This is an excellent introduction to a character on the autism spectrum for elementary students. Bat is a little more quirky than most third graders, but is portrayed in a sympathetic way that will help young readers understand that it's okay when their classmates aren't exactly like them. Bat's interest in the skunk is far more interesting than his autism, but the intersection of these two facets does a good job of showing his difficulties in making friends with Israel.
There is a lot of information about how to care for baby skunks, but I appreciated that Bat knows that he won't be able to keep the animal once it is older. The character of Dr. Dragoo, the skunk expert, is a real person, and he does not think it is a good idea for skunks to be household pets. Still, many young people are curious about wild animal babies, and this book strikes a nice balance when it comes to wanting to have a pet versus not being able to keep the animal forever.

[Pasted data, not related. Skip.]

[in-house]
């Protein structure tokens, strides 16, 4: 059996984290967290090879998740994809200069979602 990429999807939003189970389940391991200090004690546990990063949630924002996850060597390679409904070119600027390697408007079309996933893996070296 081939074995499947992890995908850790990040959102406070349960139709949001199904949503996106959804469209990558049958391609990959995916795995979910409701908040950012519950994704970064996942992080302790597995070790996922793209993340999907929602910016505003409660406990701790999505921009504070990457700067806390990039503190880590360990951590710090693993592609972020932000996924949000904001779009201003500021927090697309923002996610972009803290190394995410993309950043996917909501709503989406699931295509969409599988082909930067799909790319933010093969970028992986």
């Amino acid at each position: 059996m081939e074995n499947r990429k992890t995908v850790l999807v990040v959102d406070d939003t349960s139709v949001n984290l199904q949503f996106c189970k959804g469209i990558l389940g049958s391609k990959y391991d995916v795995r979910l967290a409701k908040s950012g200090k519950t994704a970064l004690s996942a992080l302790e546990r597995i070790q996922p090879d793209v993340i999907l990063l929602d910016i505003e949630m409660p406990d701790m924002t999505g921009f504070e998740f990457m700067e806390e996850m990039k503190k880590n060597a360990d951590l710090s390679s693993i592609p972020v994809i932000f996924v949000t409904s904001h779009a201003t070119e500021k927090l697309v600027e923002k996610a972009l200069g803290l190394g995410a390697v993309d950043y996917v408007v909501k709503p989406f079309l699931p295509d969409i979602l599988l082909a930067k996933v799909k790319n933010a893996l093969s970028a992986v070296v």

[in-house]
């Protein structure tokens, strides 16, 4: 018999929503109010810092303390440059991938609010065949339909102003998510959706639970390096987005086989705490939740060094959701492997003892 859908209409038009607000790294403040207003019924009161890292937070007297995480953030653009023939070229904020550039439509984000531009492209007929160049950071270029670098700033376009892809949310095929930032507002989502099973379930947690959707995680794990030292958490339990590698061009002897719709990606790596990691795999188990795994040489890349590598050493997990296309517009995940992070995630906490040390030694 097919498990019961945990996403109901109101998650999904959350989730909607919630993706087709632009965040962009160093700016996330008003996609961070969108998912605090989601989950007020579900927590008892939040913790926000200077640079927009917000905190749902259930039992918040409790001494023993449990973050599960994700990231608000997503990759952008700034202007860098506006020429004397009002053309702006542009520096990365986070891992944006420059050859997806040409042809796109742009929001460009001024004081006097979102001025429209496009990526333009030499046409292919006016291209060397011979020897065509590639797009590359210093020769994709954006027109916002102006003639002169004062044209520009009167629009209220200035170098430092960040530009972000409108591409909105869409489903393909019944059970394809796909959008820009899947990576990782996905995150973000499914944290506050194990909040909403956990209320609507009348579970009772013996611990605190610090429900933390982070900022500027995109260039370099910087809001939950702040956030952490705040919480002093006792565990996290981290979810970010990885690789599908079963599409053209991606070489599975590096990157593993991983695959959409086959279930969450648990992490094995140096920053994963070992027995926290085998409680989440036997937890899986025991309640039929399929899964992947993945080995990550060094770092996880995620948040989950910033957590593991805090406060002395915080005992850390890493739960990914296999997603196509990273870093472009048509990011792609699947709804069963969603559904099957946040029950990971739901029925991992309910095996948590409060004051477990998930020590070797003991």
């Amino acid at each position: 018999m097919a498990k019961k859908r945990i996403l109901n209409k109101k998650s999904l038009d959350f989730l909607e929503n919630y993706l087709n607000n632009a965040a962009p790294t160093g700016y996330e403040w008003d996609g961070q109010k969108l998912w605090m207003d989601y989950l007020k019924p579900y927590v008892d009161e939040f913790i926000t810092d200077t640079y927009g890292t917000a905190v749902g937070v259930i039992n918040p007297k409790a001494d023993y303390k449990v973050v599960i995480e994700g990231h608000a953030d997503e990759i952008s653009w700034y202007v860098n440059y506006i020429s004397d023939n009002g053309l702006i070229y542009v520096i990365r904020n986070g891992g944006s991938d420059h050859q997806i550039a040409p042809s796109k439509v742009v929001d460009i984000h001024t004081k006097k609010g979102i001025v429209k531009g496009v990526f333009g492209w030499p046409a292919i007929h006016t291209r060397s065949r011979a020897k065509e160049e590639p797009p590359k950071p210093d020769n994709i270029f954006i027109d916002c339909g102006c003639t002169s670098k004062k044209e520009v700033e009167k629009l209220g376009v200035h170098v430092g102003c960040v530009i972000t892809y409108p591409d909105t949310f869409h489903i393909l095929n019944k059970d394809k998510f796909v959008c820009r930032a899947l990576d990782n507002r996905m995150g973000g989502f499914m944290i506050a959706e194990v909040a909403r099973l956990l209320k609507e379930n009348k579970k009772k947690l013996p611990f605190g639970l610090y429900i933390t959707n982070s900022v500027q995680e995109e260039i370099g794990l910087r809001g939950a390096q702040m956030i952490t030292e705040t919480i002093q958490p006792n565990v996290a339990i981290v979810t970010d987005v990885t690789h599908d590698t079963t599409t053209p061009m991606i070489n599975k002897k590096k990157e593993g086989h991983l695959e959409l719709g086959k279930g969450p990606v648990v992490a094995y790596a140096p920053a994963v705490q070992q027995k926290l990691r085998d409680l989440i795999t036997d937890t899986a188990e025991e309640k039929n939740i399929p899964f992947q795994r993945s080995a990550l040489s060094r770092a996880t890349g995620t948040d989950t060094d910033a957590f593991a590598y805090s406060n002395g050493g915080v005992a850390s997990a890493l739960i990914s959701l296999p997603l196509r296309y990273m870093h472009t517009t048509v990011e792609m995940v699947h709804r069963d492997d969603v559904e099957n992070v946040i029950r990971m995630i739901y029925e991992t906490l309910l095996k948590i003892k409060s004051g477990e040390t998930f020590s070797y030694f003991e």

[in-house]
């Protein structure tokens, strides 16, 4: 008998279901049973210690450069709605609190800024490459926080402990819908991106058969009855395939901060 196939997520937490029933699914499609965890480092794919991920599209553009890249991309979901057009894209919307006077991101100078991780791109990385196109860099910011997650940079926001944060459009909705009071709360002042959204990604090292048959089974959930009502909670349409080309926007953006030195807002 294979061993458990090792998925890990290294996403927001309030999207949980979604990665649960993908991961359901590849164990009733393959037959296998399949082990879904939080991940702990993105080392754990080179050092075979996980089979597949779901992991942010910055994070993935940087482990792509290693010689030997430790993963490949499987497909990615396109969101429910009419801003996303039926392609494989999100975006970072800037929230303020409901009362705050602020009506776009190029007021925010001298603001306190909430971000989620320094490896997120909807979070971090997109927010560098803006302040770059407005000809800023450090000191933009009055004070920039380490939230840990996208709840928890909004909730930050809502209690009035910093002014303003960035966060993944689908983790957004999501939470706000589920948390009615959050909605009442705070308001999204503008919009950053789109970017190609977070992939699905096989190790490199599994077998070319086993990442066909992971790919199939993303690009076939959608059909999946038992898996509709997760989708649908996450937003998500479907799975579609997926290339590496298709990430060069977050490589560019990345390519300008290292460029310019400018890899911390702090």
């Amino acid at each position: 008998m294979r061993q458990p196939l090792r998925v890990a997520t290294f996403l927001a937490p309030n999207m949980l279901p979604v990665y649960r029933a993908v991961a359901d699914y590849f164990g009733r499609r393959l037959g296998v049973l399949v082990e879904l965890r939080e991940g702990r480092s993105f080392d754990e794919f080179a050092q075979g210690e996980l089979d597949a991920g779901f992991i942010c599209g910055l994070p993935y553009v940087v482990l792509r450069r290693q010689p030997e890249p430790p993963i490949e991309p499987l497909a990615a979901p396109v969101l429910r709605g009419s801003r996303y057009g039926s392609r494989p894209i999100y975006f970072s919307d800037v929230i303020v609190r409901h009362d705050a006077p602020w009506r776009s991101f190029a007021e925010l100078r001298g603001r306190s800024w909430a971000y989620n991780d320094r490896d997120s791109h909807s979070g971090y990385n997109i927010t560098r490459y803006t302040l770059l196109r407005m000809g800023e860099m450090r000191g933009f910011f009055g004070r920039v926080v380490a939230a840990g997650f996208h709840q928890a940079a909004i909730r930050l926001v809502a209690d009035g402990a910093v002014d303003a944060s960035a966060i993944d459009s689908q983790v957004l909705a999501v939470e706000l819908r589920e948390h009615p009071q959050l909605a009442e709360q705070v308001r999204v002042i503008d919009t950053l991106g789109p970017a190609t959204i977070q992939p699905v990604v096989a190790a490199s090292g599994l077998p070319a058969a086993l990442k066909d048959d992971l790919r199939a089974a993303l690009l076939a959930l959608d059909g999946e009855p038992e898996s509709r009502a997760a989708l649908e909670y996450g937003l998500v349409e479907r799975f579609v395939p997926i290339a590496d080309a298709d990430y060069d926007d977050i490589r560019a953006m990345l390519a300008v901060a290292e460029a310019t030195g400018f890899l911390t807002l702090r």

Arnold, who also wrote Far From Fair, does a good job at portraying tough situations in a hopeful way. Hand this to young readers who enjoy Linda Urban's Weekends with Max and His Dad, Harley's Charlie Bumpers series, or Meyerhoff's Friendship Garden series. While a bit young for middle school, this is an necessary purchase for elementary readers.